NFL Draft: How Tony Gonzalez Can Play a Role in This Year's Draft

Russell FikeCorrespondent IFebruary 20, 2009

Tony Gonzalez will probably stay in Kansas City. 

One would think that the all-time leader in career yards, touchdowns, and receptions for tight ends would warrant greater interest than a third-round draft pick.  However, as last year’s trade deadline approached that was the best offer on the table when the Chiefs shopped the face of Kansas City football for thirteen seasons. 

It is unlikely that teams around the NFL have a change of heart as the draft approaches.  Many teams are scared off by the future hall-of-famer’s age arguing that the talented, pass-catching tight end has only a couple of great seasons left.  Yet Gonzalez expresses a desire to play for an immediate contender.  What to do?

Despite the lack of prior interest, teams may be swayed by a number of factors.  Gonzalez is coming off of another pro-bowl season and even in his late thirties still proves a matchup nightmare.

Tony brings strong leadership and depth of character to any locker room.  His work ethic is a testament to blue-collar perseverance that seems incongruous to his “new-age,” pass-catching tight end identity.  Gonzalez is a player who will decide when he retires and isn’t likely to be forced out of the league by deteriorating skills.  

So here’s the real question, “Can we make a deal?” 

Two things to consider:
1) Can Tony Gonzalez be packaged with anyone or anything else to make a trade more appealing?

2) What are the Chiefs looking for in compensation?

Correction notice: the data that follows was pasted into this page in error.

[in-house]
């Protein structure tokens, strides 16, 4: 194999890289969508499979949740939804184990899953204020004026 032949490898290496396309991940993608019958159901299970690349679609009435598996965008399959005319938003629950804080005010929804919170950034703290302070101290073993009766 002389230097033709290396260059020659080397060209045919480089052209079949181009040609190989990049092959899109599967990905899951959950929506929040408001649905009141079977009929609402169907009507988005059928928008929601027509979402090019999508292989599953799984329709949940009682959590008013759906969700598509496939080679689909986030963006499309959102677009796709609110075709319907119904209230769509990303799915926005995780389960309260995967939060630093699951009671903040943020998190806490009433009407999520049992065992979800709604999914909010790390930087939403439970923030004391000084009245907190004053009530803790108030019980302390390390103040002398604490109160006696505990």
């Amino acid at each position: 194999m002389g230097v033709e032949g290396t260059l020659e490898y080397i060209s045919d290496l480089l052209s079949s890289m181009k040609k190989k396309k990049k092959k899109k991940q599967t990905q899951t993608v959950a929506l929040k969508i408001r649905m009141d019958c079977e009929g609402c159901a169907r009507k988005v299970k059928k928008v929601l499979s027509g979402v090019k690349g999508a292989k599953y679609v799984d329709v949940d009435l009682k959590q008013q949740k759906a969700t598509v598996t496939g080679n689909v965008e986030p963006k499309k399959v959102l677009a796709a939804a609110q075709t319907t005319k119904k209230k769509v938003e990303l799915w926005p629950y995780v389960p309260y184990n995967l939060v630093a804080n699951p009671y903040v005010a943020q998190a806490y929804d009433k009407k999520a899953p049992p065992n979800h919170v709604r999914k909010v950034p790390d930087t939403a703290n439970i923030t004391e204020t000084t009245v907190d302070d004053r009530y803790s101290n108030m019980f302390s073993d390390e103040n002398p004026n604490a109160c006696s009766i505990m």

The Chiefs seek to continue boosting their team with an influx of youth.  This means building through the draft.  So it is ironic that I propose the Chiefs take a strategy of packaging Gonzalez with one or more draft picks.

Specifically, I would like to see the Chiefs tie Gonzalez to their second round pick and offer the two as a package with the intent of acquiring a second first round pick.  With talks of Kansas State quarterback Josh Freeman potentially moving up the boards with a strong showing at the combine, the quarterback is likely to go in the second half of the first round. 

While the Chiefs could sit and nab the developing prospect, it’s unlikely he will be available.  Rather, the Chiefs would be better to trade up roughly twelve to fifteen spots to grab Freeman around pick twenty.

Why Freeman?  Standing at 6’6” 241 pounds, Freeman is the prototypical build for a quarterback with a strong arm to match.  Freeman is a native of Missouri who played in a pro-style offense in college and possesses good mobility.

It would be foolish for the Chiefs to spend a top five pick on a quarterback as this is not their greatest position of need.  The Chiefs are likely to grab either Texas defensive end Brian Orakpo, or Wake Forest linebacker Aaron Curry with their first pick.

It's unlikely that the Chiefs can grab either USC quarterback Mark Sanchez or Georgia quarterback Matthew Stafford as they’ll be gone within the first ten picks. Freeman however, is reminiscent of a Joe Flacco who while not overlooked will hang on the board long enough that the Chiefs could sneak up to grab him.

With further irony, I fully advocate the starting of Tyler Thigpen for at least another year.  So much so that I’ve grimaced at the rumors of the Chiefs drafting a quarterback, but drafting Freeman is truly an investment in the future rather than reaching for an immediate band-aid. 

A band-aid won’t heal the broken franchise the Chiefs have become.  General Manager Scott Pioli understands that the Chiefs' offseason is more about reconstructive surgery than covering scrapes and stopping minor bleeding.  Losing Tony would hurt fans emotionally, but surgery doesn’t begin without making the initial cut.